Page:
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Aevum Control Lighting and Equipment - IIoT
Explosion Proof Lights
Explosion Proof Motors - Motors for Hazardous Locations
Industrial and Vaporproof Emergency Failsafe Lighting
Industrial Cord Reels and Tool Taps
Industrial Work Area Heaters
Machine Vision Lights
Megatower™
QC Series Industrial Portable Lighting - Quick Change Mount
Rig Lights
Stadium lights
String Lights and Temporary Light Stringers
Tank Cleaning Lights
Three Phase Motor Soft Starters
Vapor Proof LED Lights
Variable Frequency Drives (VFDs)
Vehicle Mounting Plates
Workboat Light Fixtures & Lighting Equipment
Color Changing LED RGB Lighting
Explosion Proof Cord Reels
GOLIGHT Spotlights
Larson FUTURE - Lease Lighting
Remote Area Lighting and Scene Lights
Utility Bucket Mount, Receiver Hitch & Trailer Mount Lighting
Butane and Solvent Extraction Room Lighting and Equipment
DC to DC Transformers and Power Supplies
Explosion Proof Fans & Blowers
Explosion Proof Paint Spray Booth Approved Lights
Explosion Proof String Lights
Explosion Proof Switchgear & Controls
Fleet Service Lights and Lighting Equipment
Industrial Equipment Trailers
Industrial Handlamps & Droplights
ISO 14644/FS-209E Clean Room Lighting
LED Blasting Lights
Night Time Fishing Lights
Portable AC Power Supply Units
Portable Power Distribution Panels
Power Distribution Panels with KVA Transformers
Self-Contained Lighting
Service Pit Lighting
Solar Generators & Solar Powered Lighting
Agricultural Farm Equipment Lighting & Beacons
Explosion Proof Cameras & Surveillance Systems
Explosion Proof Emergency Lights
Explosion Proof Heaters
Garage & Gas Station Canopy Lights
LED Grow Lights
LED Lights
NDT Ultraviolet Lights
Portable Hazardous Location Lighting
Radio Communication Towers and Equipment
Salt Water Processing Equipment
Shelter & Tent Lighting
Thermal Monitoring Cameras and Systems
48V LED Equipment Lights
ATEX Rated Explosion Proof Lights
Automotive Lighting
Class Rated Signals, Alarms, and Systems
Hazardous Location Area Lights and Portable Lighting
HID Equipment Lights
Hot Work Permit Lighting and Equipment
Hunting Lights
Industrial lasers
Industrial Transformers
Light Towers
Outdoor Lighting
Remote Security and Surveillance Systems
Temporary Construction Lights
Vehicle Mounted Spotlights
Equipment & Heavy Machinery LED Light Package Fitouts
Phase Converters - Single to Three Phase
Marine Shore Power Cords and Equipment
24 Volt Military Lights
Disaster Relief / First Responders / Search & Rescue Lighting
Plastic Handcuff Key
110/120 Volt Flood Lights
Post Mount Spotlights
Magnetic Work Lights
Crank-up Light Masts
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Intrinsically Safe Lights
Military Flashlights
LED Waterproof Lanterns
Work Area Lights
12 Volt Flood Lights
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Boat Spotlights
New Boat Lights
HID Boat Lights
Boat Dock Lights
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Remote Control Lights
Control Lights
Tow Lights
Magnetic Control Lights
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NEW Lights and New Products
Evaporative Coolers
Police Equipment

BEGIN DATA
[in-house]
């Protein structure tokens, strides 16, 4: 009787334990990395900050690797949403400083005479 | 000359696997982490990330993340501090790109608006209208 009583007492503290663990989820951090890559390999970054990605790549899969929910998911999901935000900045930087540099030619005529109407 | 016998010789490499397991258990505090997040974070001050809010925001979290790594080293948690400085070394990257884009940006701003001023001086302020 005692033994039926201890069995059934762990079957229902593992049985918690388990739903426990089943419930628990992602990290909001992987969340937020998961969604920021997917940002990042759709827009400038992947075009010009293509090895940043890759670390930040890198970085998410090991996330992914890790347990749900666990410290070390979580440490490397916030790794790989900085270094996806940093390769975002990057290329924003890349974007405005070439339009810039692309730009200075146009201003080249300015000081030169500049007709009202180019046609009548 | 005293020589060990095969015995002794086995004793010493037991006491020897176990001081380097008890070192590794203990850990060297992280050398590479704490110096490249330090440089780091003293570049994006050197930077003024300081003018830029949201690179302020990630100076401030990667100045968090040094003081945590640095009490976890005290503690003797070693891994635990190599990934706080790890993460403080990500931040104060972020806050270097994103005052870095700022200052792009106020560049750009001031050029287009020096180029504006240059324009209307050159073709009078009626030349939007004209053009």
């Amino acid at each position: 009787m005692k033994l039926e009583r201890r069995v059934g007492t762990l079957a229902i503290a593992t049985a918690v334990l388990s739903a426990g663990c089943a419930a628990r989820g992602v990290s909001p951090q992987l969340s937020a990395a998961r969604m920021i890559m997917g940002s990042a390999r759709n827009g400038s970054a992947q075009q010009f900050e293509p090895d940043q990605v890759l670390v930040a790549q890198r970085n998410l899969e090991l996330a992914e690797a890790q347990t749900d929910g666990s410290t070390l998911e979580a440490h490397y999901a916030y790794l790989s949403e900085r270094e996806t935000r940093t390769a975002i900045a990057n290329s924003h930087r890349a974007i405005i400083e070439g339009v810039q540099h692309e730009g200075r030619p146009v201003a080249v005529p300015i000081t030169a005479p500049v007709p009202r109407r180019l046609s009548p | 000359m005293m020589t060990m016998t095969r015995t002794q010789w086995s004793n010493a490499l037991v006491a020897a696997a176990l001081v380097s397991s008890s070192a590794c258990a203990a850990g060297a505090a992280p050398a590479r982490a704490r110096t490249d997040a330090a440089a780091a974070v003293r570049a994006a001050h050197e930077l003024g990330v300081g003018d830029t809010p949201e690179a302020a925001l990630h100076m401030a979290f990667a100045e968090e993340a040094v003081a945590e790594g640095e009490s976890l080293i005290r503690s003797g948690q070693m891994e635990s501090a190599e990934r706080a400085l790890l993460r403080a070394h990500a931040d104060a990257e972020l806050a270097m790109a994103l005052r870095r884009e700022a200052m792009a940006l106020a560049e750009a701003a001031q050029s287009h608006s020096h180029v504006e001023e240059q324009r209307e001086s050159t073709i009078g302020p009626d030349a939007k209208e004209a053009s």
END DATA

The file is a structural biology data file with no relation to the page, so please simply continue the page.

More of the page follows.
AC/DC Transformers
Power Supplies
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Military Spotlights 24V
Infrared Filters, Covert Covers, and Blackout IR Lenses
Military Equipment
Ultralife Batteries
Remote Control Pan Tilt Base
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Larson Electronics Spotlights
Larson Electronics Parts
Replacement Lamps
Cords - Brackets
Portable Wheeled Generators
Non-Hazardous Location Extension Cords / Plugs / Outlets
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HID Work Lights
HID Dive Lights
HID Off Road Lights
Acro Lights HID Lights
Halogen Lights
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Acro Light Flashlight
Xenon HID Flashlights
Powerlight Flashlight
HID Flashlights
Xenon Flashlights
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LED Status Lights
Forklift Lights
Tractor Lights
HID Post Mount Lights
Roof Mount Lights
Post Mount Light parts
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Flashlight Holder
Magnet Spotlight Base
Tripods-Magnetic Base
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Recharging Spotlights
Fire Rescue Lights
LED Street Lights
Utility Lights
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Hazard Lights
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Strobes & Beacons
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Headlights - Headlamps - Hard Hat Lights
Flashlights
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Suction Mount Lights
Magnetic Spotlights
12/24 Volt Spotlights
Gifts For Men
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New 12 / 24 Volt Lights
Explosion Proof Accessories and Replacement Parts
Explosion Proof Lighting
Explosion Proof Hand Lamps (Drop Lights)
Explosion Proof Lights - Stand/Dolly
Explosion Proof Tank Lights
Explosion Proof Phones and Intercoms
Explosion Proof Extension Cords
Black Friday & Cyber Monday Specials
Crane Lights
Explosion Proof Light Rentals
General Light Rentals
Light Tower and Light Plant Rentals
Power Distribution Rentals
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Power Plant Lighting
Refinery lights
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Food Grade Safe Lights
Film and Entertainment Lights
Handheld Meters and Devices
Waste Water Treatment Lights
Mining Lights
Ship Yard Lights
Work Site Lighting
         

   
04/24/17 What Does It Take to Run Large Wattage Lights on Solar?

Article - April 24, 2016 By LarsonElectronics.com

Solar Powered Generator - 18 Kilowatt Max Output - 120/240VAC 3 Phase - 19' Trailer Config.

What Does It Take to Run Large Wattage Lights on Solar?